Authors: Jules Verne
Among so many effective and artistic tales, it is difficult to give a
preference to one over all the rest. Yet, certainly, even amid Verne's
remarkable works, his "Off on a Comet" must be given high rank. Perhaps
this story will be remembered when even "Round the World in Eighty Days"
and "Michael Strogoff" have been obliterated by centuries of time. At
least, of the many books since written upon the same theme as Verne's,
no one has yet succeeded in equaling or even approaching it.
In one way "Off on a Comet" shows a marked contrast to Verne's earlier
books. Not only does it invade a region more remote than even the
"Trip to the Moon," but the author here abandons his usual scrupulously
scientific attitude. In order that he may escort us through the depths
of immeasurable space, show us what astronomy really knows of conditions
there and upon the other planets, Verne asks us to accept a situation
frankly impossible. The earth and a comet are brought twice into
collision without mankind in general, or even our astronomers, becoming
conscious of the fact. Moreover several people from widely scattered
places are carried off by the comet and returned uninjured. Yet further,
the comet snatches for the convenience of its travelers, both air and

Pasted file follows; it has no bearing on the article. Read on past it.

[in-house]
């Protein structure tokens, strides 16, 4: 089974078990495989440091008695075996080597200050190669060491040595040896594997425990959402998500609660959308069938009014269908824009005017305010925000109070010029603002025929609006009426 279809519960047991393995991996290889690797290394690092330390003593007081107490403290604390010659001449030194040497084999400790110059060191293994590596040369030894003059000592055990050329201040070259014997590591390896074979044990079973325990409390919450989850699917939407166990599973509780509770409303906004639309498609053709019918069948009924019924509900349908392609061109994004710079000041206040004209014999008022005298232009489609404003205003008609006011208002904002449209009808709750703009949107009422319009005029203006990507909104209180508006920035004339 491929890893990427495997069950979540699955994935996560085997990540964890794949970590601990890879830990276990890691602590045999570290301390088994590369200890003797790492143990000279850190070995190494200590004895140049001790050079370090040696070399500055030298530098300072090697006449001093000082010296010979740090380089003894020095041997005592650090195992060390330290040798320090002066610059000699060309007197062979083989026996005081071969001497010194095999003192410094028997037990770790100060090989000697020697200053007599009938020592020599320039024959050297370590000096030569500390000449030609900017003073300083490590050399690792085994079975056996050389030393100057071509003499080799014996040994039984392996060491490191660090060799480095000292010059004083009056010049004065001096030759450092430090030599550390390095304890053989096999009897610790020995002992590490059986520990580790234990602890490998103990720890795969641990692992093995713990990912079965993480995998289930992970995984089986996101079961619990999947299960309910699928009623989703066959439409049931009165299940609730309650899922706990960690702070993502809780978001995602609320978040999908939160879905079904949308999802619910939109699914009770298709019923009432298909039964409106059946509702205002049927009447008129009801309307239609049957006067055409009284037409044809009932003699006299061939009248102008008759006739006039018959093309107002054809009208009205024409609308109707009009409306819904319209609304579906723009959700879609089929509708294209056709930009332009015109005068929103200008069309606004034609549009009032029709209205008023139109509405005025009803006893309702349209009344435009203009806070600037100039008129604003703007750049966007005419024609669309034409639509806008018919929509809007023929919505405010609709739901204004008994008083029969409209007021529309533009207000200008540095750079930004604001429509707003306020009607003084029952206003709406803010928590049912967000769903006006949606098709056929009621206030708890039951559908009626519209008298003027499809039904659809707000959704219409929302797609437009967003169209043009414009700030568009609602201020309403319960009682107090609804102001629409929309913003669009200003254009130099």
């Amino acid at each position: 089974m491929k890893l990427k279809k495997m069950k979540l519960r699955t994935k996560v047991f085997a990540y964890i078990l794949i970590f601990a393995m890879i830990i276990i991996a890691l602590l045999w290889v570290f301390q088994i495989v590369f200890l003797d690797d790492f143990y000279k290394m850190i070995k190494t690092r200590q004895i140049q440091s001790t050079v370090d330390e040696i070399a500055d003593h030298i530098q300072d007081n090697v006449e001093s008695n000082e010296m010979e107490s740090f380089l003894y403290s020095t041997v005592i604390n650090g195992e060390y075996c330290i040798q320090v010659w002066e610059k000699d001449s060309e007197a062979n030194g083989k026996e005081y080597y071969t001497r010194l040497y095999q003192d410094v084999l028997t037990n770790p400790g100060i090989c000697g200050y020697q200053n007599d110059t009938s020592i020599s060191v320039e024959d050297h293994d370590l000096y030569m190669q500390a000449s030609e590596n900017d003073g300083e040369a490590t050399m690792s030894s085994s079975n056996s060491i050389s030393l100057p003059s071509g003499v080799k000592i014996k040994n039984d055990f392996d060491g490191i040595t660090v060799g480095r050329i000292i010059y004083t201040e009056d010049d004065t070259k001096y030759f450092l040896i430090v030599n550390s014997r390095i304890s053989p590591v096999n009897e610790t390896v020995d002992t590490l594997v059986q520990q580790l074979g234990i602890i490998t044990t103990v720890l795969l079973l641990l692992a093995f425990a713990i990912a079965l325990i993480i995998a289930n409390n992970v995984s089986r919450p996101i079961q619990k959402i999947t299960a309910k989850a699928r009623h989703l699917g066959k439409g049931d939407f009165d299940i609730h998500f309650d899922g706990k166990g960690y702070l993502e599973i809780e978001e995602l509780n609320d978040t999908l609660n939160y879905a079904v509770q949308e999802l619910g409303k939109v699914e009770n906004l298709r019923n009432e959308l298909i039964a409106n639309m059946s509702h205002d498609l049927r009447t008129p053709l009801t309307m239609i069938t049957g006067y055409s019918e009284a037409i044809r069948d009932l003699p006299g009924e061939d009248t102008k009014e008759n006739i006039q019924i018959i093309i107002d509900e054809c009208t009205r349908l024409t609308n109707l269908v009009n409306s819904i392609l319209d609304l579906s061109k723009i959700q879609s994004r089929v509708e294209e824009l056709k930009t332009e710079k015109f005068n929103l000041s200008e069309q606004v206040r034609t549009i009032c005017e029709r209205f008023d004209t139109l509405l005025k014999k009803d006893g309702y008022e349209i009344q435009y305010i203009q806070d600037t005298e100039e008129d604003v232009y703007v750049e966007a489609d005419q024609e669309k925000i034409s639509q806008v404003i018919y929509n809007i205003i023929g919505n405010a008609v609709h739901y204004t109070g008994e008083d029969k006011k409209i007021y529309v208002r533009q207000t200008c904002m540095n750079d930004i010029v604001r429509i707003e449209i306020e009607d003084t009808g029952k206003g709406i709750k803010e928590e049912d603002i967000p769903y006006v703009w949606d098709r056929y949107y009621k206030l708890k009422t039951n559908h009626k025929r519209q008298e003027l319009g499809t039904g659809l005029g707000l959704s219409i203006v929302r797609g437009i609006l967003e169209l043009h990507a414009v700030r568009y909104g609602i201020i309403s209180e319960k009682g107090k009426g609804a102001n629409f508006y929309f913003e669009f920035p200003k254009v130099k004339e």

water. Little, useful tracts of earth are picked up and, as it were,
turned over and clapped down right side up again upon the comet's
surface. Even ships pass uninjured through this remarkable somersault.
These events all belong frankly to the realm of fairyland.
If the situation were reproduced in actuality, if ever a comet should
come into collision with the earth, we can conceive two scientifically
possible results. If the comet were of such attenuation, such almost
infinitesimal mass as some of these celestial wanderers seem to be, we
can imagine our earth self-protective and possibly unharmed. If, on the
other hand, the comet had even a hundredth part of the size and solidity
and weight which Verne confers upon his monster so as to give his
travelers a home—in that case the collision would be unspeakably
disastrous—especially to the unlucky individuals who occupied the exact
point of contact.
But once granted the initial and the closing extravagance, the departure
and return of his characters, the alpha and omega of his tale, how
closely the author clings to facts between! How closely he follows, and
imparts to his readers, the scientific probabilities of the universe
beyond our earth, the actual knowledge so hard won by our astronomers!
Other authors who, since Verne, have told of trips through the planetary
and stellar universe have given free rein to fancy, to dreams of what
might be found. Verne has endeavored to impart only what is known to
In the same year with "Off on a Comet," 1877, was published also
the tale variously named and translated as "The Black Indies," "The
Underground City," and "The Child of the Cavern." This story, like